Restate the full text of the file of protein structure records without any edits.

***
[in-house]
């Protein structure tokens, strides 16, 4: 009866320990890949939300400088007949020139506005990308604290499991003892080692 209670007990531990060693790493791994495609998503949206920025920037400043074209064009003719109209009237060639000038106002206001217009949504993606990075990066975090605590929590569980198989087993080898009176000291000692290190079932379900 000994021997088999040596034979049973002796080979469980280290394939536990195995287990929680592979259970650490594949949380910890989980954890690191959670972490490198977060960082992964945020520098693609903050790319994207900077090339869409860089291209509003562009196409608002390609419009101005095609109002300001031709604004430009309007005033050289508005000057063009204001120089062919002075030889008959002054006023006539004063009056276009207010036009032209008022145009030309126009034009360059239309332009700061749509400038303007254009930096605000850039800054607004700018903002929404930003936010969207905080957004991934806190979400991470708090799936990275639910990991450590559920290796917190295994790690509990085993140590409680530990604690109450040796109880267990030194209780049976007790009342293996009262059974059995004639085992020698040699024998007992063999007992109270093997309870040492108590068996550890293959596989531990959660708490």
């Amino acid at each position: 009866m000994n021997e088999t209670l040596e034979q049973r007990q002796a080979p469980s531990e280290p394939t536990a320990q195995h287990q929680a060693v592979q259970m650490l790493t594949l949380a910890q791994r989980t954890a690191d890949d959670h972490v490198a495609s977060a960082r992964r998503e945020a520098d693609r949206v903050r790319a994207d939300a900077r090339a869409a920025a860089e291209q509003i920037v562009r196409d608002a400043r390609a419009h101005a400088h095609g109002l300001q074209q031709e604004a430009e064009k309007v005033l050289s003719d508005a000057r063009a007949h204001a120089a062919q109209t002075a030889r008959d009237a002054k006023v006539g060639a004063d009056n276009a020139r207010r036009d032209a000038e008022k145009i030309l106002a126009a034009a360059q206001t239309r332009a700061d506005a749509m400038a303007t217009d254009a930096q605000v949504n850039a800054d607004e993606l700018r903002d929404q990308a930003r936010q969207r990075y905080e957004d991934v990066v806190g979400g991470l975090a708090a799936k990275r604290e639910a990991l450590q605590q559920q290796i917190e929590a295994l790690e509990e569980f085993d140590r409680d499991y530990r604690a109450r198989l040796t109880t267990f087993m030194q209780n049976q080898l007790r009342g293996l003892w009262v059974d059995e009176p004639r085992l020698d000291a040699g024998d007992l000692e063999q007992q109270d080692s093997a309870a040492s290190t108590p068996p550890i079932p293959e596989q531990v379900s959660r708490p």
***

[in-house]
């Protein structure tokens, strides 16, 4: 009866320990890949939300400088007949020139506005990308604290499991003892080692 209670007990531990060693790493791994495609998503949206920025920037400043074209064009003719109209009237060639000038106002206001217009949504993606990075990066975090605590929590569980198989087993080898009176000291000692290190079932379900 000994021997088999040596034979049973002796080979469980280290394939536990195995287990929680592979259970650490594949949380910890989980954890690191959670972490490198977060960082992964945020520098693609903050790319994207900077090339869409860089291209509003562009196409608002390609419009101005095609109002300001031709604004430009309007005033050289508005000057063009204001120089062919002075030889008959002054006023006539004063009056276009207010036009032209008022145009030309126009034009360059239309332009700061749509400038303007254009930096605000850039800054607004700018903002929404930003936010969207905080957004991934806190979400991470708090799936990275639910990991450590559920290796917190295994790690509990085993140590409680530990604690109450040796109880267990030194209780049976007790009342293996009262059974059995004639085992020698040699024998007992063999007992109270093997309870040492108590068996550890293959596989531990959660708490």
């Amino acid at each position: 009866m000994n021997e088999t209670l040596e034979q049973r007990q002796a080979p469980s531990e280290p394939t536990a320990q195995h287990q929680a060693v592979q259970m650490l790493t594949l949380a910890q791994r989980t954890a690191d890949d959670h972490v490198a495609s977060a960082r992964r998503e945020a520098d693609r949206v903050r790319a994207d939300a900077r090339a869409a920025a860089e291209q509003i920037v562009r196409d608002a400043r390609a419009h101005a400088h095609g109002l300001q074209q031709e604004a430009e064009k309007v005033l050289s003719d508005a000057r063009a007949h204001a120089a062919q109209t002075a030889r008959d009237a002054k006023v006539g060639a004063d009056n276009a020139r207010r036009d032209a000038e008022k145009i030309l106002a126009a034009a360059q206001t239309r332009a700061d506005a749509m400038a303007t217009d254009a930096q605000v949504n850039a800054d607004e993606l700018r903002d929404q990308a930003r936010q969207r990075y905080e957004d991934v990066v806190g979400g991470l975090a708090a799936k990275r604290e639910a990991l450590q605590q559920q290796i917190e929590a295994l790690e509990e569980f085993d140590r409680d499991y530990r604690a109450r198989l040796t109880t267990f087993m030194q209780n049976q080898l007790r009342g293996l003892w009262v059974d059995e009176p004639r085992l020698d000291a040699g024998d007992l000692e063999q007992q109270d080692s093997a309870a040492s290190t108590p068996p550890i079932p293959e596989q531990v379900s959660r708490p």